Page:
Sponsored by: Renadyl™  

Many people undergoing kidney dialysis have skin changes. The skin may seem more fragile. It may even bruise or tear easily. Dry, itching, or cracking skin is common. Some skin problems can be small. Others can make you feel bad about yourself or even cause you to not want to be seen by others. The good news is many skin problems can be helped. You may bruise easily if your dose of blood thinner (heparin) is too high. Or, easy bruising can occur if your blood level of platelets (clotting cells) is too low. With too few platelets, you might also have bleeding gums. Some drugs, like prednisone or coumadin, can increase bruising.

Many patients experience itching during and after dialysis. Itching has many causes, so you will need to be a detective. Often, itching is caused by high blood levels of phosphorus. In your body, extra phosphorus can bind with calcium to form sharp, itchy crystals. Taking your phosphate binders with food can help. Other causes of itching include not enough dialysis or dry skin. Long, hot baths that strip skin oils and alcohol-based products may also dry the skin. If you only itch on dialysis, an allergy may be the cause. One type of heparin (e.g., pork) might make you itch, while another does not. Or bleach used to clean the char may be to blame. Try putting a towel on the chair, or alert the dialysis staff.

Some dialysis patients even experience hair falling out, having kidney disease. Why does this happen? Well, hair is made of protein, and if you become malnourished, your hair may break more easily and fall out a few months later. Eating enough good protein will help, but it takes a couple months to see a change. Ask your dietitian about good protein sources. Hair loss can also be caused by zinc deficiency, thyroid problems, drug reactions, and other problems. Some patients have had hair loss when the unit changes the type of dialyzer (artificial kidney) used. If you’re experiencing hair loss while undergoing kidney dialysis, talk with your doctor about this or ask for a referral to a dermatologist/skin doctor.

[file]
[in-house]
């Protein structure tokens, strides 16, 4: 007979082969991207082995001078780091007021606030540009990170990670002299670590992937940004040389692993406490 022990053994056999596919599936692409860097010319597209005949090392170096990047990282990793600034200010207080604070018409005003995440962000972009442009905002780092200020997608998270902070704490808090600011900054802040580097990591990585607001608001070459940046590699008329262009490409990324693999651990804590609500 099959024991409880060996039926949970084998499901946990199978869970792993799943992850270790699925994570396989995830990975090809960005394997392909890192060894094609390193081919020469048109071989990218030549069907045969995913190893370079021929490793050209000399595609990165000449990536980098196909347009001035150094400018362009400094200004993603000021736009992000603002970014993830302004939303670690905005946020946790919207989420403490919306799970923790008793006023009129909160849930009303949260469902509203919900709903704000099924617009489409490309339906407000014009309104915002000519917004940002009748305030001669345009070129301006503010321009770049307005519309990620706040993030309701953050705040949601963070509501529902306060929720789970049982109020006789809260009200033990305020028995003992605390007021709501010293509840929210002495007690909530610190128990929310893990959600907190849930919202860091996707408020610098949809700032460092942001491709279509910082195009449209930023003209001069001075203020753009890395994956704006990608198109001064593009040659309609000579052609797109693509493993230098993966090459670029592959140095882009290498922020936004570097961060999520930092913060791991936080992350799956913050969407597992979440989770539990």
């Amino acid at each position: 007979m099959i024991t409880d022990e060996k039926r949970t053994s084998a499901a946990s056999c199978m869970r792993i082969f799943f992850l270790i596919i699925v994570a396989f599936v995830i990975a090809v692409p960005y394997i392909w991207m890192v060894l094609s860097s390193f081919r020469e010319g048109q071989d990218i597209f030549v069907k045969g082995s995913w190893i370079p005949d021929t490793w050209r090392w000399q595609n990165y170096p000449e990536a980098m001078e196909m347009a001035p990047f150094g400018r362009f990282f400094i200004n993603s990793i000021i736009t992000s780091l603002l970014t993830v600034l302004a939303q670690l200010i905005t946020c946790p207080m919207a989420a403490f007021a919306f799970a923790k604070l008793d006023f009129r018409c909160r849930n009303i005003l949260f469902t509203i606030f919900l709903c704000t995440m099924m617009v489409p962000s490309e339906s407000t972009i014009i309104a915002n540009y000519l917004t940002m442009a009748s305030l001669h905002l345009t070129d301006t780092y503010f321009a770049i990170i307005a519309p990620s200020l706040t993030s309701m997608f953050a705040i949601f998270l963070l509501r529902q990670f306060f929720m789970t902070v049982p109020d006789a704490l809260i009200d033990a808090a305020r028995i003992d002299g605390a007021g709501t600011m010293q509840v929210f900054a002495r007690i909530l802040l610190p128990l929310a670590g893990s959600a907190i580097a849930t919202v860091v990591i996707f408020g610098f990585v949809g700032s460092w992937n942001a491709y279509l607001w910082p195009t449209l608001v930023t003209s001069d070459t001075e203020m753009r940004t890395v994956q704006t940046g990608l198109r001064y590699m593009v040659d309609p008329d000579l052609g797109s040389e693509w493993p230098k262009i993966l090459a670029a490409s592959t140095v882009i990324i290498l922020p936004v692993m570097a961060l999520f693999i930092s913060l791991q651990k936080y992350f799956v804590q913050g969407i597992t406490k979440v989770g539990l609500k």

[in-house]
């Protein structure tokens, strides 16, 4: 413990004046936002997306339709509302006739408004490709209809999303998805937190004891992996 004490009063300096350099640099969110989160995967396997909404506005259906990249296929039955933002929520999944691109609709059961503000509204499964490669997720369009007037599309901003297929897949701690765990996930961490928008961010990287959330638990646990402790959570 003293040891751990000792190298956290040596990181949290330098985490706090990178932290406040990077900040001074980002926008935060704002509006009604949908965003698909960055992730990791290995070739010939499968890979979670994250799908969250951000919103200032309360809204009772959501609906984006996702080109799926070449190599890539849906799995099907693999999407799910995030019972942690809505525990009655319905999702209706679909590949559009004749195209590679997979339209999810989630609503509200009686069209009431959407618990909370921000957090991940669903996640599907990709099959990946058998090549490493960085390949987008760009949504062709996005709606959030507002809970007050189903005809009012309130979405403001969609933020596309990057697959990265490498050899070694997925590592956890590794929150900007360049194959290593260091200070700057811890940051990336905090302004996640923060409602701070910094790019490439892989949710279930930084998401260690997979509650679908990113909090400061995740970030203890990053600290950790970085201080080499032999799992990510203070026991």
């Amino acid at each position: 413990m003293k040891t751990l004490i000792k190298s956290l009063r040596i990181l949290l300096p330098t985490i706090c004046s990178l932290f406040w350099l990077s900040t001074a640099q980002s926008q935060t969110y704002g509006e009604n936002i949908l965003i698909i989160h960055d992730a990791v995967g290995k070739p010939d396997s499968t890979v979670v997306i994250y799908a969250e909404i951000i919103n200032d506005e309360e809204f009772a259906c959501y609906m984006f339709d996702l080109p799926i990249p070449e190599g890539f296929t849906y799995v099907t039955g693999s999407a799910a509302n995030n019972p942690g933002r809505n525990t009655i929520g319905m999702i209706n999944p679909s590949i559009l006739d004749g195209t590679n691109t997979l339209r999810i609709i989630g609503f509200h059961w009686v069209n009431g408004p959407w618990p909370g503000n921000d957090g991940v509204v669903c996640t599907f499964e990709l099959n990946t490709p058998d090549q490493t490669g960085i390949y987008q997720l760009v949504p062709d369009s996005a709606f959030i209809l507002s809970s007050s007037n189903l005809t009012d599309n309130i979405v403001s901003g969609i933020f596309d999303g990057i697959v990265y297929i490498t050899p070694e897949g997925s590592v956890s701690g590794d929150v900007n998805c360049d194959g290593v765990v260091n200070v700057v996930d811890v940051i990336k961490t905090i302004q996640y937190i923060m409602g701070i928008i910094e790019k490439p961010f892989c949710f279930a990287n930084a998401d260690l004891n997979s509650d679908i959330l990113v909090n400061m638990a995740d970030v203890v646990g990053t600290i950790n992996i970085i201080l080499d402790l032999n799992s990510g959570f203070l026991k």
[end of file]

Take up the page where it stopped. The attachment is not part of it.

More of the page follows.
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About the author

Steven Belcher, RN, MSN, MS, is a dedicated kidney advocate who began his journey 20 years ago as a dialysis nurse. This job inspired him to help as many people with kidney disease as he could. Not only did he spend two decades caring for a patient’s physical and emotional needs in a clinical setting, but he also educated the public on the risk factors of kidney disease. Some of his many philanthropic successes include being a keynote speaker at the National Association of Nephrology Technicians/ Technologists (NANT), presenting at community spaces, and launching radio shows.

He now focuses his time entirely on his organization Urban Kidney Alliance, which educates the public about kidney disease. His goal? To lower rates of Chronic Kidney Disease in urban communities in Baltimore, Maryland, across the country, and globally through education and collaboration.

Steve has also written the book “HOW TO SURVIVE OUTPATIENT HEMODIALYSIS: A GUIDE FOR PATIENTS WITH KIDNEY FAILURE.” You can read the book review here.

*These statements have not been evaluated by the US Food and Drug Administration. This information is not intended to diagnose, treat, cure, or prevent any disease. Always consult with a qualified healthcare professional prior to beginning any diet or exercise program or taking any dietary supplement. The content on our website is for informational and educational purposes only.

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